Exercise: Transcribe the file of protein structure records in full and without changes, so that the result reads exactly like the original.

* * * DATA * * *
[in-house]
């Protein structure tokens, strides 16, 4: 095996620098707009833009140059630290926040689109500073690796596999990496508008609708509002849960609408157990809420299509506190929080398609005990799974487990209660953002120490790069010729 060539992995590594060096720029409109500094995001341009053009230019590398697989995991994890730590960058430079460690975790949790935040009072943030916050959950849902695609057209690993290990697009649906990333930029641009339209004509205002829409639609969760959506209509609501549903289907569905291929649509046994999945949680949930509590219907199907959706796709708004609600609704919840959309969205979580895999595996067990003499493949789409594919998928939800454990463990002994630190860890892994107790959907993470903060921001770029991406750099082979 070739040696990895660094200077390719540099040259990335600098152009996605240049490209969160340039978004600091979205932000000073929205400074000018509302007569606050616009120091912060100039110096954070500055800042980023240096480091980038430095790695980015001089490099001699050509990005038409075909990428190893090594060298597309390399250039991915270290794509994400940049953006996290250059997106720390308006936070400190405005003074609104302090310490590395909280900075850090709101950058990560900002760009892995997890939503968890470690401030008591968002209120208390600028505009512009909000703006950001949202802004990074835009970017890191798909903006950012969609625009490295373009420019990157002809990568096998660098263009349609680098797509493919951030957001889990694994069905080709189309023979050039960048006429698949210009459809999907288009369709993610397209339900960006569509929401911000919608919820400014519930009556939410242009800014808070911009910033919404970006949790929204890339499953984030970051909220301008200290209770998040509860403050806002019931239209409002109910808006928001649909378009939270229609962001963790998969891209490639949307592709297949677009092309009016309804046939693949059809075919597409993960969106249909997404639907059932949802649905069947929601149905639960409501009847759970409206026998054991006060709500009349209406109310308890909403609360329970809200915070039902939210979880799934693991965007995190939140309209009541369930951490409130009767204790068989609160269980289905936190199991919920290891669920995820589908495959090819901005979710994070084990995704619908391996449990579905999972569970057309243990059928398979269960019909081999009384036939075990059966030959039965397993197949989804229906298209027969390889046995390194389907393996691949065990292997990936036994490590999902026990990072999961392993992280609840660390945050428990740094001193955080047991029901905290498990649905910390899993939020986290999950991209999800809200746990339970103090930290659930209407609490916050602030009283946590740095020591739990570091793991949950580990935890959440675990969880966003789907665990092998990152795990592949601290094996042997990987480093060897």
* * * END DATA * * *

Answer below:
[in-house]
């Protein structure tokens, strides 16, 4: 095996620098707009833009140059630290926040689109500073690796596999990496508008609708509002849960609408157990809420299509506190929080398609005990799974487990209660953002120490790069010729 060539992995590594060096720029409109500094995001341009053009230019590398697989995991994890730590960058430079460690975790949790935040009072943030916050959950849902695609057209690993290990697009649906990333930029641009339209004509205002829409639609969760959506209509609501549903289907569905291929649509046994999945949680949930509590219907199907959706796709708004609600609704919840959309969205979580895999595996067990003499493949789409594919998928939800454990463990002994630190860890892994107790959907993470903060921001770029991406750099082979 070739040696990895660094200077390719540099040259990335600098152009996605240049490209969160340039978004600091979205932000000073929205400074000018509302007569606050616009120091912060100039110096954070500055800042980023240096480091980038430095790695980015001089490099001699050509990005038409075909990428190893090594060298597309390399250039991915270290794509994400940049953006996290250059997106720390308006936070400190405005003074609104302090310490590395909280900075850090709101950058990560900002760009892995997890939503968890470690401030008591968002209120208390600028505009512009909000703006950001949202802004990074835009970017890191798909903006950012969609625009490295373009420019990157002809990568096998660098263009349609680098797509493919951030957001889990694994069905080709189309023979050039960048006429698949210009459809999907288009369709993610397209339900960006569509929401911000919608919820400014519930009556939410242009800014808070911009910033919404970006949790929204890339499953984030970051909220301008200290209770998040509860403050806002019931239209409002109910808006928001649909378009939270229609962001963790998969891209490639949307592709297949677009092309009016309804046939693949059809075919597409993960969106249909997404639907059932949802649905069947929601149905639960409501009847759970409206026998054991006060709500009349209406109310308890909403609360329970809200915070039902939210979880799934693991965007995190939140309209009541369930951490409130009767204790068989609160269980289905936190199991919920290891669920995820589908495959090819901005979710994070084990995704619908391996449990579905999972569970057309243990059928398979269960019909081999009384036939075990059966030959039965397993197949989804229906298209027969390889046995390194389907393996691949065990292997990936036994490590999902026990990072999961392993992280609840660390945050428990740094001193955080047991029901905290498990649905910390899993939020986290999950991209999800809200746990339970103090930290659930209407609490916050602030009283946590740095020591739990570091793991949950580990935890959440675990969880966003789907665990092998990152795990592949601290094996042997990987480093060897």